In every walk with nature one receives far more than he seeks.
~ John Muir
Another weekend without commitments could mean only one thing: time to pull on our boots (new ones in my case) and head out into the countryside, just the two of us. Bliss.
We delved once again into the book of 1001 British Walks that my parents bought Darren for Christmas, opting to combine two shorter walks in the neighbouring West Berkshire villages of Frilsham and Hermitage on Saturday and taking on a longer walk around Farnborough on Sunday.
Saturday treated us to some more glorious weather for mid-January (how lucky have we been?). Blue skies and plenty of sunshine to counteract the chilly air made it an ideal day for walking. Both of our chosen walks for Saturday were mainly through woodland on beautiful, if rather muddy, pathways. A lovely country pub offered a half hour rest and half pint at lunchtime, and photo opportunities were in good supply. A great day!
Sunday’s weather was not so kind. Grey skies and high winds greeted us as we set out up the road towards Farnborough with the Didcot powerstation in the distance in neighbouring South Oxfordshire. What should have been a fairly challenging first half of the walk (all uphill) was made so much harder by the constant battle with the strong wind. Each step was hard; pushing against the wind as if it were some invisible barrier. Exhausting, but fairly amusing all the same. Put it this way: we knew we’d done something by the end of it! The second half of the walk was easier, downhill and sheltered from some of the wind. The sun even peaked out to say hello! Another fabulous day.
My love of walking wasn’t always so clear cut, indeed it would be fair to say there was a time when I could think of nothing worse than tramping through muddy fields searching for that elusive footpath. This loathing was partly fueled by a few bad early experiences. Like many teenagers who came before me (and no doubt after), I took on the challenge of the Duke of Edinburgh Awards under the rather misleading promise that it would “look good on my CV”. As any former D0fE recruit knows, these awards are split into several sections or challenges, one of which is an “expedition”. Bronze – a 15 mile walk with an overnight camping adventure – came and went without a hitch (too easy and actually a good blast); Silver followed – 30 miles over three days – and whilst not exactly the blast of the Bronze was still fairly straightforward. But then it was the turn of Gold: 50 miles in four days.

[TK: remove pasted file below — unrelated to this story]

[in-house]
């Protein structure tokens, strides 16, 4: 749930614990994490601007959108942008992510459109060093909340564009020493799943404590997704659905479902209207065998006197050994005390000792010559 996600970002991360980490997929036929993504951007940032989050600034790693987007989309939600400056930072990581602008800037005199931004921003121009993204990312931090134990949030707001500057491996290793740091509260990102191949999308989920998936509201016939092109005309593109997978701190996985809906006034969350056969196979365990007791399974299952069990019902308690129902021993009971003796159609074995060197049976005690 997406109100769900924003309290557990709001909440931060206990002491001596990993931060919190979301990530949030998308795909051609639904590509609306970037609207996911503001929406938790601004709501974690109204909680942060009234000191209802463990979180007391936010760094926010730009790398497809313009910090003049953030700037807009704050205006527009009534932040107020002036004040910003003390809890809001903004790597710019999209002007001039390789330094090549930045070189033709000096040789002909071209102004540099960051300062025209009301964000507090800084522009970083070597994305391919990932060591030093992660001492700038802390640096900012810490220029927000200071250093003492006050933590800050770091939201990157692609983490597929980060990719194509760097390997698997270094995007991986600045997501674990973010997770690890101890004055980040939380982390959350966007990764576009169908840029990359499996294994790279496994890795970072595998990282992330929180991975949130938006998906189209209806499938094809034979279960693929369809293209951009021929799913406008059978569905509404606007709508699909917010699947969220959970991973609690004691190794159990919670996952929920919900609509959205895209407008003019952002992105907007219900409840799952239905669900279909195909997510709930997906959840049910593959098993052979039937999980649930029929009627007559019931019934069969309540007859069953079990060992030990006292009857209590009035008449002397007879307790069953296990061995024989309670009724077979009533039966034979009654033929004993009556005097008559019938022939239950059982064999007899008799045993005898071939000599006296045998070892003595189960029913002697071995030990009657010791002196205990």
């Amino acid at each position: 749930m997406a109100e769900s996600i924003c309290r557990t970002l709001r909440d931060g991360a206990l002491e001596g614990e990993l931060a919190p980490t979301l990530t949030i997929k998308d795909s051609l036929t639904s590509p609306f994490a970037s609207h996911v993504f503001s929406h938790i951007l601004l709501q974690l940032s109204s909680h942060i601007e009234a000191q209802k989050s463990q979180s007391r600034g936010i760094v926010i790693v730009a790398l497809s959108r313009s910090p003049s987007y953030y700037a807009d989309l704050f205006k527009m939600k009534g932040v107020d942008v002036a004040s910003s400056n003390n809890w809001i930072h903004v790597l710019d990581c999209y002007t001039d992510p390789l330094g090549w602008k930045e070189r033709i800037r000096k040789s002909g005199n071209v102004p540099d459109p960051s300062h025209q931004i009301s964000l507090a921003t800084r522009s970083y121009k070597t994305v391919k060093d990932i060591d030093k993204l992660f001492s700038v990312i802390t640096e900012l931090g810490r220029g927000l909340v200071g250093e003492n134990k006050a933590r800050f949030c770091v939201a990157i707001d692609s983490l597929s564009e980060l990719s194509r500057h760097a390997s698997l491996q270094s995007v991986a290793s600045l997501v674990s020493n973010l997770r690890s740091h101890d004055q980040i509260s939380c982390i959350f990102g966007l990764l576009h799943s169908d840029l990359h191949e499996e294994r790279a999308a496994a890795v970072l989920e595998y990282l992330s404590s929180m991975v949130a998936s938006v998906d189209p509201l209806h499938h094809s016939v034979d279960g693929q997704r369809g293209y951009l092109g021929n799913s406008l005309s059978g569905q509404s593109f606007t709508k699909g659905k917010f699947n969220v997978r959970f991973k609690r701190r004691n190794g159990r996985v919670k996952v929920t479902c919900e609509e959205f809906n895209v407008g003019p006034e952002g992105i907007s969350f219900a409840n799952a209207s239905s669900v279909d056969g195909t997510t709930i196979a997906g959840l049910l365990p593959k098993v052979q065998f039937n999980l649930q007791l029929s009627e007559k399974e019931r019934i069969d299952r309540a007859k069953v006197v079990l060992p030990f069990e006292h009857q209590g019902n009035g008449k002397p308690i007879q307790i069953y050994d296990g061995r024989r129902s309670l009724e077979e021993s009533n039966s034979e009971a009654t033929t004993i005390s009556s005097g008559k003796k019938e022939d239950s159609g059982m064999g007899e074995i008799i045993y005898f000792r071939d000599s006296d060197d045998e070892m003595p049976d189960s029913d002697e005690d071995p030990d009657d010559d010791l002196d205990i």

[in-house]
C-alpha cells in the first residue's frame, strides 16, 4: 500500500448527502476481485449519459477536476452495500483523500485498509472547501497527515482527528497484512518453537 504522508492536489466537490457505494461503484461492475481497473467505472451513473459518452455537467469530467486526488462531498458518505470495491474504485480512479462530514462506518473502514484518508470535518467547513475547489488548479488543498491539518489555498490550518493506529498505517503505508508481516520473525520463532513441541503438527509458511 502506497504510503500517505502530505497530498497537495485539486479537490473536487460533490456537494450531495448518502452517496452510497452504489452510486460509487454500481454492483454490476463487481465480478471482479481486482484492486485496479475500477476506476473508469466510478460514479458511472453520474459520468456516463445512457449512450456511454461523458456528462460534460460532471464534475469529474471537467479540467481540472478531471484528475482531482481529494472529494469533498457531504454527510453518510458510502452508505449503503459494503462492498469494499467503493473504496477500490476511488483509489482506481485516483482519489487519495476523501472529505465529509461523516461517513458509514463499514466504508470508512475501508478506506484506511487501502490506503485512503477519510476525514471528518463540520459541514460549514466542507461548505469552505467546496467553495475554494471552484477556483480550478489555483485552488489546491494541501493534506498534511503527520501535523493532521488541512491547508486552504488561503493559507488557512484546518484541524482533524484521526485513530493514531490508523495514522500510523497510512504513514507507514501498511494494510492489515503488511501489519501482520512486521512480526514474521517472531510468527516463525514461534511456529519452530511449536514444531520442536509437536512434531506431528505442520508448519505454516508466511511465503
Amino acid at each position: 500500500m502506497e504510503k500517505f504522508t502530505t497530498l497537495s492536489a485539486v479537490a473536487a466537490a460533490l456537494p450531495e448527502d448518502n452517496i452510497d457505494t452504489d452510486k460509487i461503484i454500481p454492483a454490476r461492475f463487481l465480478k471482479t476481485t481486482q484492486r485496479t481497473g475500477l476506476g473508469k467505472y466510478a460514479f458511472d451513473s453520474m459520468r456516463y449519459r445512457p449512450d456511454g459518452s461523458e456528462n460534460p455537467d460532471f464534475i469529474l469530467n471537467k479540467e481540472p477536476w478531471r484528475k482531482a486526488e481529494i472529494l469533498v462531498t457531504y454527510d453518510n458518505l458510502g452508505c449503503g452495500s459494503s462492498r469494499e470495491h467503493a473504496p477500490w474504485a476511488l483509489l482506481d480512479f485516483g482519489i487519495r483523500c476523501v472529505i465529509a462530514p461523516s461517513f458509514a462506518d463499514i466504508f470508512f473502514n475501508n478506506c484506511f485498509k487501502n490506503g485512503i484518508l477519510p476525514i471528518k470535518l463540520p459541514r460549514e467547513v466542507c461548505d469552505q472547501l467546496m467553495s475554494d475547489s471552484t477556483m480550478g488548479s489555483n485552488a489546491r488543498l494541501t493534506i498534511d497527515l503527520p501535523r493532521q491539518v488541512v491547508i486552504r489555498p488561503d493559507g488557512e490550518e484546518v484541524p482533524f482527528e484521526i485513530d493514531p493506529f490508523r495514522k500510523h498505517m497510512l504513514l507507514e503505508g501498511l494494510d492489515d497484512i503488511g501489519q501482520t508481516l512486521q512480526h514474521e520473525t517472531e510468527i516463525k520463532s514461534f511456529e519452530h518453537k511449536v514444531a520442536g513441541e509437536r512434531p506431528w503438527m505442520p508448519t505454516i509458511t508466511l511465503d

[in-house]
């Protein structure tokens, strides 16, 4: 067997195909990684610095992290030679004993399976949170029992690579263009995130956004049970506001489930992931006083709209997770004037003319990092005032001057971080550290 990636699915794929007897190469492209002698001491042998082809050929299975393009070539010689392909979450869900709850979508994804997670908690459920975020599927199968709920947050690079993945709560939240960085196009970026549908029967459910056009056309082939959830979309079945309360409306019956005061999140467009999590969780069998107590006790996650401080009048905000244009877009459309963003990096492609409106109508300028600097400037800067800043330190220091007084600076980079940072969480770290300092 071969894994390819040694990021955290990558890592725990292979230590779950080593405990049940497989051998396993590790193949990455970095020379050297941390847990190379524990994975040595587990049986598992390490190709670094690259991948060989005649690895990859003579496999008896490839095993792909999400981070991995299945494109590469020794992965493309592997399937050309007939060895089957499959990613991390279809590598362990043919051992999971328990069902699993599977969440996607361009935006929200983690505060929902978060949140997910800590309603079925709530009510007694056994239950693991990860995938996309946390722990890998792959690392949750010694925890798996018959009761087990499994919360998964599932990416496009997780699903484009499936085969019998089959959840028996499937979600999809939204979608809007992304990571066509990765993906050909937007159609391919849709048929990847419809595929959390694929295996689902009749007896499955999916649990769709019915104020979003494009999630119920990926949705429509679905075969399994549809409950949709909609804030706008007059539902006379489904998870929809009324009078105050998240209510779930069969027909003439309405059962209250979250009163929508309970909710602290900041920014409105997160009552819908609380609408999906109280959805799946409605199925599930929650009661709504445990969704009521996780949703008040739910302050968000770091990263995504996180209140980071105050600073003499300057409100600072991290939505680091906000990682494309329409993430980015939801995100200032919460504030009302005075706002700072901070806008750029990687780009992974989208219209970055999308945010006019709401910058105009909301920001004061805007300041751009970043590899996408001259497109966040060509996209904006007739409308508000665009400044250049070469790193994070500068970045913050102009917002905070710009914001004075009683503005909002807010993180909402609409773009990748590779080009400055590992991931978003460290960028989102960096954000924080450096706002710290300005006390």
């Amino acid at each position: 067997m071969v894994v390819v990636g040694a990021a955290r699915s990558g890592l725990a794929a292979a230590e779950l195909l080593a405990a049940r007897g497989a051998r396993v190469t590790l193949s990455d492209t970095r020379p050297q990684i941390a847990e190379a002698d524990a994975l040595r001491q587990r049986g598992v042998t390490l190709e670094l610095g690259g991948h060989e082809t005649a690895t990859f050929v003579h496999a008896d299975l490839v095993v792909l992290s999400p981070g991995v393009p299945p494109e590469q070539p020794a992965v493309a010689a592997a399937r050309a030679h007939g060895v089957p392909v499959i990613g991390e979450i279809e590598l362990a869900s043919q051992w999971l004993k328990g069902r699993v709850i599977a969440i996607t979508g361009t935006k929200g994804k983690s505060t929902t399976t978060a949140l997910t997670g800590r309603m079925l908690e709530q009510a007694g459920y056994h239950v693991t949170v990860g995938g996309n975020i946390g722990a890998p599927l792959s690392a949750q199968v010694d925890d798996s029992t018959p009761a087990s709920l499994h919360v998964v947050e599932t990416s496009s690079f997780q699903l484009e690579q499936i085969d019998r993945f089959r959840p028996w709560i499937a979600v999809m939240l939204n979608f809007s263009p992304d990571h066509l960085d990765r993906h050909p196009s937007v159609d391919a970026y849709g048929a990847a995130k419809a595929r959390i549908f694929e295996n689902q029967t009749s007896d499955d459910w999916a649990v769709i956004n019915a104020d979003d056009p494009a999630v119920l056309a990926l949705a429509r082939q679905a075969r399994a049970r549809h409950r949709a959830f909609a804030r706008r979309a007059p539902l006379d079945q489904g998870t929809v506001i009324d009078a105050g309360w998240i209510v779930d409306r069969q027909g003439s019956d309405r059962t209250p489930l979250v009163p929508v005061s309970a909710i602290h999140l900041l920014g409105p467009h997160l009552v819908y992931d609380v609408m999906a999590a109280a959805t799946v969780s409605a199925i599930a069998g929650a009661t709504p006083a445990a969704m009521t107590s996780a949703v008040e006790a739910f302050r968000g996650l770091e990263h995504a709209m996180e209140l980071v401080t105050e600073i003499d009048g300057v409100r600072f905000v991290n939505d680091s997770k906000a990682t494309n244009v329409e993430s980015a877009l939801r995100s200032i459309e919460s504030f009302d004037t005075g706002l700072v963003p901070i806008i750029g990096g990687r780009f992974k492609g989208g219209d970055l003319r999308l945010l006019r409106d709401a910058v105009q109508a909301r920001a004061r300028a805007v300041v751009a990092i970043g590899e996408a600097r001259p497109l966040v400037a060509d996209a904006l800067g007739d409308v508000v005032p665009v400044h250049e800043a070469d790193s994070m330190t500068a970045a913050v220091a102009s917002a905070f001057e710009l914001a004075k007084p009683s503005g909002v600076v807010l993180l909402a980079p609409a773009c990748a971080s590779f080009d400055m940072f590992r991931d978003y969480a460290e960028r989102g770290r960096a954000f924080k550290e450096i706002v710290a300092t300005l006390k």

Our little group – myself, my best friend Sarah and two others – opted for a trip to Luxenbourg on the grounds that we may as well turn it into a little holiday. Turned out there were (and probably still are) a lot of very big hills in Luxenbourg and it also turned out that not a single one of us was any good with a map when it really mattered. That four-day trek around Luxenbourg was one of the worst experiences of my life up until that point… We lost a rucksack complete with tent poles (and very nearly the member of our group attached to that rucksack) over the edge of a ravine… one of our merry band suffered with heatstroke and hypothermia in the same 24 hour period… and we got hideously lost in a dark pine forest at a rather late and spooky hour. I’m sure there was more, but in honesty I’ve blanked it from my mind!
Needless to say we failed the challenge and came home empty handed and miserable. And so it was that we found ourselves scrabbling about on chilly hillsides in North Wales just a few months later. I can credit that particular trip with sodding up my back for life, and by the time we returned home (finally having passed the award – which, by the way, never helped me land a single one of my jobs and has now disappeared from my CV) I was adamant that walking was not for me.
So how is it that 15 years later I find myself wishing the week days away and weekends closer so that I can hit the footpaths with my trusty rucksack and my lovely man? Well, if I’m honest, the lovely man helps… as does his superior map reading skills and handy GPS gadget… but also I think I’ve grown up. Shocking, but somehow true. Whereas once I dreaded the miles that lay in front me and the inevitable pain of walking up the steep hills; these days I relish the challenge. It really is a case of mind over matter. I enjoy the feeling of making it to the top of a particularly nasty hill or across a madly windy field, and the rush that comes with making it to the end of a long day’s walking. I like being in the open countryside, not another soul in sight and with only the sounds of nature (or at the very most a far away motorway) to be heard. I enjoy slip-sliding through the mud, laughing at our almost mishaps or picking our way along thin ledges of land knowing one false step will land us up to our knees in muddy water. I like keeping an eye out for interesting photo opportunities and snapping away madly….
But what I love most is sharing all that with someone who truly gets me. I’m never as relaxed and full of hope as I am stood in the middle of nowhere, holding the hand of the man I love and taking in the breathtaking views around me. I shall never grow bored of that feeling.